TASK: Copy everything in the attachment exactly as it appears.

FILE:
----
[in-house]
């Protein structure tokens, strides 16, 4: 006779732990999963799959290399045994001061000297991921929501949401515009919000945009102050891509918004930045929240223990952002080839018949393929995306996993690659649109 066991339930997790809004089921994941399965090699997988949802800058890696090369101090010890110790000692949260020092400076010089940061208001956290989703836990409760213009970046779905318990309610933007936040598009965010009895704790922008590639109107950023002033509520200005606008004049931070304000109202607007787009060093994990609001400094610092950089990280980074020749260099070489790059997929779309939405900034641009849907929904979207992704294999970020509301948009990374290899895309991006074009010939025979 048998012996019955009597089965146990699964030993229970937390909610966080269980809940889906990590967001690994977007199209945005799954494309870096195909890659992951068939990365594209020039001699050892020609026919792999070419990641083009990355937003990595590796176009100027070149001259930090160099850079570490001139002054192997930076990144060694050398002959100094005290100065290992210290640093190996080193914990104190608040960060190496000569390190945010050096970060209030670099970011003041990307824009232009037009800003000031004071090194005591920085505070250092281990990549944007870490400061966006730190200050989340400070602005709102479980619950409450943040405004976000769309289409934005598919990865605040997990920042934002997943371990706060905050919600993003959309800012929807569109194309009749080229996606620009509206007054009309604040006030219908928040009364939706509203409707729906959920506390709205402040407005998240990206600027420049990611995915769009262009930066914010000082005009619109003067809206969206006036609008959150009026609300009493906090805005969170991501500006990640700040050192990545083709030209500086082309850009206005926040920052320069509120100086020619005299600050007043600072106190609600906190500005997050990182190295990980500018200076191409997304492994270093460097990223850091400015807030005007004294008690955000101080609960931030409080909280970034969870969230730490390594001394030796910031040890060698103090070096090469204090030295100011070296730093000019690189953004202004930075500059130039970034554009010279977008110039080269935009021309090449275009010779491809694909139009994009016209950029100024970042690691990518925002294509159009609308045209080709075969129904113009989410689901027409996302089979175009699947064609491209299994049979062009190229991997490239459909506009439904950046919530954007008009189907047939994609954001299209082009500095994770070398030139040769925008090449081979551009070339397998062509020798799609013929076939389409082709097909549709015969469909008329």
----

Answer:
[in-house]
């Protein structure tokens, strides 16, 4: 006779732990999963799959290399045994001061000297991921929501949401515009919000945009102050891509918004930045929240223990952002080839018949393929995306996993690659649109 066991339930997790809004089921994941399965090699997988949802800058890696090369101090010890110790000692949260020092400076010089940061208001956290989703836990409760213009970046779905318990309610933007936040598009965010009895704790922008590639109107950023002033509520200005606008004049931070304000109202607007787009060093994990609001400094610092950089990280980074020749260099070489790059997929779309939405900034641009849907929904979207992704294999970020509301948009990374290899895309991006074009010939025979 048998012996019955009597089965146990699964030993229970937390909610966080269980809940889906990590967001690994977007199209945005799954494309870096195909890659992951068939990365594209020039001699050892020609026919792999070419990641083009990355937003990595590796176009100027070149001259930090160099850079570490001139002054192997930076990144060694050398002959100094005290100065290992210290640093190996080193914990104190608040960060190496000569390190945010050096970060209030670099970011003041990307824009232009037009800003000031004071090194005591920085505070250092281990990549944007870490400061966006730190200050989340400070602005709102479980619950409450943040405004976000769309289409934005598919990865605040997990920042934002997943371990706060905050919600993003959309800012929807569109194309009749080229996606620009509206007054009309604040006030219908928040009364939706509203409707729906959920506390709205402040407005998240990206600027420049990611995915769009262009930066914010000082005009619109003067809206969206006036609008959150009026609300009493906090805005969170991501500006990640700040050192990545083709030209500086082309850009206005926040920052320069509120100086020619005299600050007043600072106190609600906190500005997050990182190295990980500018200076191409997304492994270093460097990223850091400015807030005007004294008690955000101080609960931030409080909280970034969870969230730490390594001394030796910031040890060698103090070096090469204090030295100011070296730093000019690189953004202004930075500059130039970034554009010279977008110039080269935009021309090449275009010779491809694909139009994009016209950029100024970042690691990518925002294509159009609308045209080709075969129904113009989410689901027409996302089979175009699947064609491209299994049979062009190229991997490239459909506009439904950046919530954007008009189907047939994609954001299209082009500095994770070398030139040769925008090449081979551009070339397998062509020798799609013929076939389409082709097909549709015969469909008329």